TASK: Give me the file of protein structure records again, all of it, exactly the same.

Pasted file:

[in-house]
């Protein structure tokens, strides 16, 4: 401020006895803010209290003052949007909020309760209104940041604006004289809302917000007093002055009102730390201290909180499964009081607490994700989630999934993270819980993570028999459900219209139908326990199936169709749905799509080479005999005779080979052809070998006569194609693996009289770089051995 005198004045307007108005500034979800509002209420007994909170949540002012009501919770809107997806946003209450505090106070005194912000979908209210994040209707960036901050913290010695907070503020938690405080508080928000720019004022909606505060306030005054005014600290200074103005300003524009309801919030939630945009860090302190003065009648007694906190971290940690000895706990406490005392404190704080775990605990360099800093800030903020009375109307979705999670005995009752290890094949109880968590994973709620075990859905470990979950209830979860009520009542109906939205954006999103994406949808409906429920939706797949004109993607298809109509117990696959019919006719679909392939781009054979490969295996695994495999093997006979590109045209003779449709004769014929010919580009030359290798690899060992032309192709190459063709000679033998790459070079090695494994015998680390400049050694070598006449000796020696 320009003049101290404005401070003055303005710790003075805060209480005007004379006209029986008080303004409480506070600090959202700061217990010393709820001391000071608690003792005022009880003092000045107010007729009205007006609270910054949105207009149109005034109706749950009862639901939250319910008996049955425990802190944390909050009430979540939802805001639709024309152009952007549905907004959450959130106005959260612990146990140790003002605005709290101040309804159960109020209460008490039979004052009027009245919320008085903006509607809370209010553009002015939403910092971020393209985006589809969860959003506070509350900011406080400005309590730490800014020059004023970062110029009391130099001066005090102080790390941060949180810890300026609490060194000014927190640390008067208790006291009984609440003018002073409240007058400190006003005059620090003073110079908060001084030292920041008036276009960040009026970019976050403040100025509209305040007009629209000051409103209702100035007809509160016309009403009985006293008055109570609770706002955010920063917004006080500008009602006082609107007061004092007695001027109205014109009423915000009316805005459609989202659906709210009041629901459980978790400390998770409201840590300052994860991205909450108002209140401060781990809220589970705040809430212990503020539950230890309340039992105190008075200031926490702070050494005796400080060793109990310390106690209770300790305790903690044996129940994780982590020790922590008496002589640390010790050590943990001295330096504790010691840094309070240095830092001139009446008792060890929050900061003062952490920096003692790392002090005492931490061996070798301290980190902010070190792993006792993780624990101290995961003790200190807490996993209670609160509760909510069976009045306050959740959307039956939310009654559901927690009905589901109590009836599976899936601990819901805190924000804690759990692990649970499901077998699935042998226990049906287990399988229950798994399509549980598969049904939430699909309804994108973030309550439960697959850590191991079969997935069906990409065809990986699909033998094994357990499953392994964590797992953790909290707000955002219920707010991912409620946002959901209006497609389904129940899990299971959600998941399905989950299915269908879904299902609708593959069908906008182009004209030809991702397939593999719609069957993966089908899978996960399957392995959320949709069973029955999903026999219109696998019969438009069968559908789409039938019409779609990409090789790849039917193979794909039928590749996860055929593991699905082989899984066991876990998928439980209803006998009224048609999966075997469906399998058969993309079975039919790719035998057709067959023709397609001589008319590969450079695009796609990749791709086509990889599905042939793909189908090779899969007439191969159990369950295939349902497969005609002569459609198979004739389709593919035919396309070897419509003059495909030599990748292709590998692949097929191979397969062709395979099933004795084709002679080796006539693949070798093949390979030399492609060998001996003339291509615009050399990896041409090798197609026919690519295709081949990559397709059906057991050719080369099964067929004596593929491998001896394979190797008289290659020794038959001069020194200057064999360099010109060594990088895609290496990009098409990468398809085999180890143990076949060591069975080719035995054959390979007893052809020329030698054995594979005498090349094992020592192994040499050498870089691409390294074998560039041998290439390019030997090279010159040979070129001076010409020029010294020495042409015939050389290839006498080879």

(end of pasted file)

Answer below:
[in-house]
């Protein structure tokens, strides 16, 4: 401020006895803010209290003052949007909020309760209104940041604006004289809302917000007093002055009102730390201290909180499964009081607490994700989630999934993270819980993570028999459900219209139908326990199936169709749905799509080479005999005779080979052809070998006569194609693996009289770089051995 005198004045307007108005500034979800509002209420007994909170949540002012009501919770809107997806946003209450505090106070005194912000979908209210994040209707960036901050913290010695907070503020938690405080508080928000720019004022909606505060306030005054005014600290200074103005300003524009309801919030939630945009860090302190003065009648007694906190971290940690000895706990406490005392404190704080775990605990360099800093800030903020009375109307979705999670005995009752290890094949109880968590994973709620075990859905470990979950209830979860009520009542109906939205954006999103994406949808409906429920939706797949004109993607298809109509117990696959019919006719679909392939781009054979490969295996695994495999093997006979590109045209003779449709004769014929010919580009030359290798690899060992032309192709190459063709000679033998790459070079090695494994015998680390400049050694070598006449000796020696 320009003049101290404005401070003055303005710790003075805060209480005007004379006209029986008080303004409480506070600090959202700061217990010393709820001391000071608690003792005022009880003092000045107010007729009205007006609270910054949105207009149109005034109706749950009862639901939250319910008996049955425990802190944390909050009430979540939802805001639709024309152009952007549905907004959450959130106005959260612990146990140790003002605005709290101040309804159960109020209460008490039979004052009027009245919320008085903006509607809370209010553009002015939403910092971020393209985006589809969860959003506070509350900011406080400005309590730490800014020059004023970062110029009391130099001066005090102080790390941060949180810890300026609490060194000014927190640390008067208790006291009984609440003018002073409240007058400190006003005059620090003073110079908060001084030292920041008036276009960040009026970019976050403040100025509209305040007009629209000051409103209702100035007809509160016309009403009985006293008055109570609770706002955010920063917004006080500008009602006082609107007061004092007695001027109205014109009423915000009316805005459609989202659906709210009041629901459980978790400390998770409201840590300052994860991205909450108002209140401060781990809220589970705040809430212990503020539950230890309340039992105190008075200031926490702070050494005796400080060793109990310390106690209770300790305790903690044996129940994780982590020790922590008496002589640390010790050590943990001295330096504790010691840094309070240095830092001139009446008792060890929050900061003062952490920096003692790392002090005492931490061996070798301290980190902010070190792993006792993780624990101290995961003790200190807490996993209670609160509760909510069976009045306050959740959307039956939310009654559901927690009905589901109590009836599976899936601990819901805190924000804690759990692990649970499901077998699935042998226990049906287990399988229950798994399509549980598969049904939430699909309804994108973030309550439960697959850590191991079969997935069906990409065809990986699909033998094994357990499953392994964590797992953790909290707000955002219920707010991912409620946002959901209006497609389904129940899990299971959600998941399905989950299915269908879904299902609708593959069908906008182009004209030809991702397939593999719609069957993966089908899978996960399957392995959320949709069973029955999903026999219109696998019969438009069968559908789409039938019409779609990409090789790849039917193979794909039928590749996860055929593991699905082989899984066991876990998928439980209803006998009224048609999966075997469906399998058969993309079975039919790719035998057709067959023709397609001589008319590969450079695009796609990749791709086509990889599905042939793909189908090779899969007439191969159990369950295939349902497969005609002569459609198979004739389709593919035919396309070897419509003059495909030599990748292709590998692949097929191979397969062709395979099933004795084709002679080796006539693949070798093949390979030399492609060998001996003339291509615009050399990896041409090798197609026919690519295709081949990559397709059906057991050719080369099964067929004596593929491998001896394979190797008289290659020794038959001069020194200057064999360099010109060594990088895609290496990009098409990468398809085999180890143990076949060591069975080719035995054959390979007893052809020329030698054995594979005498090349094992020592192994040499050498870089691409390294074998560039041998290439390019030997090279010159040979070129001076010409020029010294020495042409015939050389290839006498080879």